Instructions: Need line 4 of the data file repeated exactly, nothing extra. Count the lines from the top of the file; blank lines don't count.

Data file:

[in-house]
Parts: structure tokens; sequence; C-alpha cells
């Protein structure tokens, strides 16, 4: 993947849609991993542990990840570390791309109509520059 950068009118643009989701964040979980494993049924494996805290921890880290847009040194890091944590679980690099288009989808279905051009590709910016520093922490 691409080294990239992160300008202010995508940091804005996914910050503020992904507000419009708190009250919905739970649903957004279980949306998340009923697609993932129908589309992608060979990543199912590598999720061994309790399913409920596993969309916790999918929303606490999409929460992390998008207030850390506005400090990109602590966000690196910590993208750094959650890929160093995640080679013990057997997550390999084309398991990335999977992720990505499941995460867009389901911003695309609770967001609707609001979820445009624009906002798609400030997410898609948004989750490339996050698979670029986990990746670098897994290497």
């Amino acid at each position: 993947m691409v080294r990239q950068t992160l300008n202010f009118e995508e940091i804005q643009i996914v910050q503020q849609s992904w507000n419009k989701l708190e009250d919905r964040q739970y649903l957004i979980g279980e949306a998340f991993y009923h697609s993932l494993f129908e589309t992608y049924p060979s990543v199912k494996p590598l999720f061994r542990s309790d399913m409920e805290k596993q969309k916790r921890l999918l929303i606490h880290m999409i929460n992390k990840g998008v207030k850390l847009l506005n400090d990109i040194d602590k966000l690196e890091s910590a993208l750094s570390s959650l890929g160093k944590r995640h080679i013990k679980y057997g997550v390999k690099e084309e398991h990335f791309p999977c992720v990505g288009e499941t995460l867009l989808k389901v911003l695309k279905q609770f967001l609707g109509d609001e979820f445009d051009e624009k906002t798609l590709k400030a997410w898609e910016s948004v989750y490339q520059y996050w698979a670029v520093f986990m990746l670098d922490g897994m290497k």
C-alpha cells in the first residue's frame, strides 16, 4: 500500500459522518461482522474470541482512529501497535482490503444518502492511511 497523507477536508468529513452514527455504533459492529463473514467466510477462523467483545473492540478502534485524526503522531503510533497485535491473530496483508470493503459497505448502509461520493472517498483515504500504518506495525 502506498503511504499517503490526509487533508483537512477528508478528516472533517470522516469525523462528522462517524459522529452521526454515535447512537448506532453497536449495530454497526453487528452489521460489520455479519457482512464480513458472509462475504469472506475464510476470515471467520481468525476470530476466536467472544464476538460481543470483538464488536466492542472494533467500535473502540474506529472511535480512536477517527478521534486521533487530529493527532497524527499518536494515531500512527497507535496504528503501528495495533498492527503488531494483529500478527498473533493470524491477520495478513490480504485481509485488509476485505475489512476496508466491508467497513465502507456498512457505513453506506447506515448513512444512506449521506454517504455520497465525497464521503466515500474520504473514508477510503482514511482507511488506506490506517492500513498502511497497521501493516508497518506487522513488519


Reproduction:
């Amino acid at each position: 993947m691409v080294r990239q950068t992160l300008n202010f009118e995508e940091i804005q643009i996914v910050q503020q849609s992904w507000n419009k989701l708190e009250d919905r964040q739970y649903l957004i979980g279980e949306a998340f991993y009923h697609s993932l494993f129908e589309t992608y049924p060979s990543v199912k494996p590598l999720f061994r542990s309790d399913m409920e805290k596993q969309k916790r921890l999918l929303i606490h880290m999409i929460n992390k990840g998008v207030k850390l847009l506005n400090d990109i040194d602590k966000l690196e890091s910590a993208l750094s570390s959650l890929g160093k944590r995640h080679i013990k679980y057997g997550v390999k690099e084309e398991h990335f791309p999977c992720v990505g288009e499941t995460l867009l989808k389901v911003l695309k279905q609770f967001l609707g109509d609001e979820f445009d051009e624009k906002t798609l590709k400030a997410w898609e910016s948004v989750y490339q520059y996050w698979a670029v520093f986990m990746l670098d922490g897994m290497k």